An HIV-positive man in Britain stands the second known adult to be cleared of the AIDS virus. Three years after receiving bone marrow stem cells from a bone marrow with a rare form of genetic mutation that spreads HIV infection- and more than 18 months after coming off antiretroviral drugs- highly sensitive tests still show no trace of the man’s previous HIV infection.
“There is no virus there that we can measure. We can’t detect anything,” said Ravindra Gupta, a professor and HIV biologist.
It has been reported that the scientists will soon be able to give a full stop to AIDS, but still the cure for HIV has not been found.
The man who successfully got passed against the fight of AIDS virus is being called “the London patient”, because his case is similar to the first known case of a functional cure of HIV- in an America man. Timothy Brown, who was labeled the Berlin patient when he underwent similar treatment in Germany in 2007 and cleared his HIV.
According to the sources, it has been analyzed that there are around 37 million people across the world who are currently infected with HIV and the AIDS pandemic has killed around 35 million people across the globe since 1980s.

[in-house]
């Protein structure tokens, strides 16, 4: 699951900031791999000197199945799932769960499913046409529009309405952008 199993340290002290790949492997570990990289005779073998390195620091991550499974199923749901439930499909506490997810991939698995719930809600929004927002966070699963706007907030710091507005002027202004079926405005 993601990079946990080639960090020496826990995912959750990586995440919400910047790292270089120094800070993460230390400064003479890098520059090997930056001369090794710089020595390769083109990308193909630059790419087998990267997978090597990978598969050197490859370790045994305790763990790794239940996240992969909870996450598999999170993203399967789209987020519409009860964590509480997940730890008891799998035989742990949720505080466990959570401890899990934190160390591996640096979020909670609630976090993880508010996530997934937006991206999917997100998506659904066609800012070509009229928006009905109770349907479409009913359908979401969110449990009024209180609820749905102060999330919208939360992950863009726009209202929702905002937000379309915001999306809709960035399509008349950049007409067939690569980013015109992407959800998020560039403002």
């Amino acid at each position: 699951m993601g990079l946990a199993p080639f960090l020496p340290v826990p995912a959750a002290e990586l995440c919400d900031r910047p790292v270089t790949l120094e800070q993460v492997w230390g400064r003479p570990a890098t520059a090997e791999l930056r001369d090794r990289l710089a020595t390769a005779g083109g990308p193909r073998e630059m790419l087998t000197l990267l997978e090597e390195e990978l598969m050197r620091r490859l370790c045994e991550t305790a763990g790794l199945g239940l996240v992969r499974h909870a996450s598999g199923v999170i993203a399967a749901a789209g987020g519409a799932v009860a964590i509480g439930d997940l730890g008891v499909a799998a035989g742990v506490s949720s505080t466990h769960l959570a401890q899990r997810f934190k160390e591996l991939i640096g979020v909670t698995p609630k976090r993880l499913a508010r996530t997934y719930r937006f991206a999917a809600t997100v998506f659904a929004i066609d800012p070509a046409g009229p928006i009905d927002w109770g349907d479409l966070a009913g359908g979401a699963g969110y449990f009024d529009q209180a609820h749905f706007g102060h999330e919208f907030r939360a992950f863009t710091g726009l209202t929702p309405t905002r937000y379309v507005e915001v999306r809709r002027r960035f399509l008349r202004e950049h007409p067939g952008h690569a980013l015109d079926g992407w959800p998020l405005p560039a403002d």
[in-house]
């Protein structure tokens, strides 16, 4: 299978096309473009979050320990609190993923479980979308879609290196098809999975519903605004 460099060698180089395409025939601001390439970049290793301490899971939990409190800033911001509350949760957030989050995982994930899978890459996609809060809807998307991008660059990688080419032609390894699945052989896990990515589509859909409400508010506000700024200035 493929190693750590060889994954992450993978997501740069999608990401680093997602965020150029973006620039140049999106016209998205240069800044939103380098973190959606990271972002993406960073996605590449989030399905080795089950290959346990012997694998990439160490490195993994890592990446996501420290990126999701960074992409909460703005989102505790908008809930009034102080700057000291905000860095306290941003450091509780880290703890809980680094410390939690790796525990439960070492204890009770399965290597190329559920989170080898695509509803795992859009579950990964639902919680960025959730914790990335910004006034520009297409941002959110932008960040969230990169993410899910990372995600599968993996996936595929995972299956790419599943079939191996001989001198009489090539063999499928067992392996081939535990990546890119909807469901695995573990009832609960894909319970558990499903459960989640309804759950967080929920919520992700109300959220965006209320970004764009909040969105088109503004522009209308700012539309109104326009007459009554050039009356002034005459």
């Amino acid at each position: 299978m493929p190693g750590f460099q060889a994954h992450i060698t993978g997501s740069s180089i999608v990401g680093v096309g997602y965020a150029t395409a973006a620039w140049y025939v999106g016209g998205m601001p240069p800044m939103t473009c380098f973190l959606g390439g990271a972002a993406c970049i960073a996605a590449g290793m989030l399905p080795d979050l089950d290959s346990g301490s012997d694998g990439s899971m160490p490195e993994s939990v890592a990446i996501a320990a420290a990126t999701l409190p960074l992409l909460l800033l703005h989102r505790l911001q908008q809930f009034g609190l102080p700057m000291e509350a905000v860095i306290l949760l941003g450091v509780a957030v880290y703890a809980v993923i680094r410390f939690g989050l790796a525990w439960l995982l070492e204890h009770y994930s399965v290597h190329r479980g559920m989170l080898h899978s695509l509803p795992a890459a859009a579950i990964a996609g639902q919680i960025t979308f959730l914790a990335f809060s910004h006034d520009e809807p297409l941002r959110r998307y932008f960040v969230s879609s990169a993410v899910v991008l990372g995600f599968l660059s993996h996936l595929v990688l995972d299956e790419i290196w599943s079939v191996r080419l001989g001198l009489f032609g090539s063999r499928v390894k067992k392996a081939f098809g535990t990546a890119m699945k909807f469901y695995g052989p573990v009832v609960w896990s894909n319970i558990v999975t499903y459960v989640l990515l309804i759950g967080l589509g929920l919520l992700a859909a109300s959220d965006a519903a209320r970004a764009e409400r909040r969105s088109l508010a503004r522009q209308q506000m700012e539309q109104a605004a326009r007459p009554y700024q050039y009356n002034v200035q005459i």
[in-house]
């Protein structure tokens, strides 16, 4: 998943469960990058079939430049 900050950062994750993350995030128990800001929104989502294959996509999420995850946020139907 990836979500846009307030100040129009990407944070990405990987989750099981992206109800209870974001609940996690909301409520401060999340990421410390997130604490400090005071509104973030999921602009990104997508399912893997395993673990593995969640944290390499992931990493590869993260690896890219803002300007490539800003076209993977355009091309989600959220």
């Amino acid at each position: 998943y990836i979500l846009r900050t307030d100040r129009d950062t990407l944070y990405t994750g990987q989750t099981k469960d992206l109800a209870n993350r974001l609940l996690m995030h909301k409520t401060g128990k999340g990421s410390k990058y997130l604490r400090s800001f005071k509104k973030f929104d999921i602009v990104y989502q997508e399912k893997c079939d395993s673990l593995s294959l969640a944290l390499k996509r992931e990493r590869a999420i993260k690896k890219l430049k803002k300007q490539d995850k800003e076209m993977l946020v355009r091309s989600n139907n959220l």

“The man had contracted HIV in 2003, and in early 2012 he was also diagnosed with a type of blood cancer called Hodgkin’s Lymphoma”, Gupta reported.
In 2016, when he was very sick with cancer, doctors decided to seek a transplant match for him. “This was really his last chance of survival,” Gupta told Reuters in an interview.
The transplant went relatively smoothly, Gupta said, but there were some side effects, including the patient suffering a period of “graft-versus-host” disease - a condition in which donor immune cells attack the recipient’s immune cells.
Most experts say it is considered in such treatments where the chance of getting it cured are very low. The procedure is expensive, complex and risky. To do this in others, exact match donors would have to be found in the tiny proportion of people — most of them of northern European descent — who have the CCR5 mutation that makes them resistant to the virus.
“We haven’t cured HIV, but (this) gives us hope that it’s going to be feasible one day to eliminate the virus,” she said.
“We need to understand if we could knock out this (CCR5) receptor in people with HIV, which may be possible with gene therapy,” Gupta said.
The London patient, whose case was set to be reported in the journal Nature and presented at a medical conference in Seattle on Tuesday, has asked his medical team not to reveal his name, age, nationality or other details.